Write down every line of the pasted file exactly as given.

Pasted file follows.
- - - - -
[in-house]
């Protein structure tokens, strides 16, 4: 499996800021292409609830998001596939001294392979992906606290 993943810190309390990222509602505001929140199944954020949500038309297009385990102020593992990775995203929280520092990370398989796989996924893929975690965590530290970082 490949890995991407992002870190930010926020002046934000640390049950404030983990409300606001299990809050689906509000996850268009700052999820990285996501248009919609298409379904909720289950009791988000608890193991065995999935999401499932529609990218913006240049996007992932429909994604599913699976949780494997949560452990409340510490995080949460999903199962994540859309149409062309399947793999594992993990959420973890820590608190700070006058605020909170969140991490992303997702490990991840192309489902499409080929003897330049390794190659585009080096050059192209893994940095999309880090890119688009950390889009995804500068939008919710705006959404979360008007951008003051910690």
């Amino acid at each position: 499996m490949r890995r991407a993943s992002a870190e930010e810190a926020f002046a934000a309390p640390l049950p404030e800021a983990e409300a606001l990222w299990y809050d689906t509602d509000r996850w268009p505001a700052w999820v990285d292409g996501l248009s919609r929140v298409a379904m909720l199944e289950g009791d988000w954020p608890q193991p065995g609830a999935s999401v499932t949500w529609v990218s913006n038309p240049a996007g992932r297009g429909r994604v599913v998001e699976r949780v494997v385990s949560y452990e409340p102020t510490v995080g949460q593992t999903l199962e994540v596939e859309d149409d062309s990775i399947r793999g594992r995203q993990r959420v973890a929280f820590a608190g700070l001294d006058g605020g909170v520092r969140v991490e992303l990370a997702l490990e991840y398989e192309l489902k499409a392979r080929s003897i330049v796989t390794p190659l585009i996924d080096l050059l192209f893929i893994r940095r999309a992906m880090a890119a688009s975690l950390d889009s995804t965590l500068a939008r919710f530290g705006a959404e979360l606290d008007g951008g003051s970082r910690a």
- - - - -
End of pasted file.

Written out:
[in-house]
């Protein structure tokens, strides 16, 4: 499996800021292409609830998001596939001294392979992906606290 993943810190309390990222509602505001929140199944954020949500038309297009385990102020593992990775995203929280520092990370398989796989996924893929975690965590530290970082 490949890995991407992002870190930010926020002046934000640390049950404030983990409300606001299990809050689906509000996850268009700052999820990285996501248009919609298409379904909720289950009791988000608890193991065995999935999401499932529609990218913006240049996007992932429909994604599913699976949780494997949560452990409340510490995080949460999903199962994540859309149409062309399947793999594992993990959420973890820590608190700070006058605020909170969140991490992303997702490990991840192309489902499409080929003897330049390794190659585009080096050059192209893994940095999309880090890119688009950390889009995804500068939008919710705006959404979360008007951008003051910690």
């Amino acid at each position: 499996m490949r890995r991407a993943s992002a870190e930010e810190a926020f002046a934000a309390p640390l049950p404030e800021a983990e409300a606001l990222w299990y809050d689906t509602d509000r996850w268009p505001a700052w999820v990285d292409g996501l248009s919609r929140v298409a379904m909720l199944e289950g009791d988000w954020p608890q193991p065995g609830a999935s999401v499932t949500w529609v990218s913006n038309p240049a996007g992932r297009g429909r994604v599913v998001e699976r949780v494997v385990s949560y452990e409340p102020t510490v995080g949460q593992t999903l199962e994540v596939e859309d149409d062309s990775i399947r793999g594992r995203q993990r959420v973890a929280f820590a608190g700070l001294d006058g605020g909170v520092r969140v991490e992303l990370a997702l490990e991840y398989e192309l489902k499409a392979r080929s003897i330049v796989t390794p190659l585009i996924d080096l050059l192209f893929i893994r940095r999309a992906m880090a890119a688009s975690l950390d889009s995804t965590l500068a939008r919710f530290g705006a959404e979360l606290d008007g951008g003051s970082r910690a």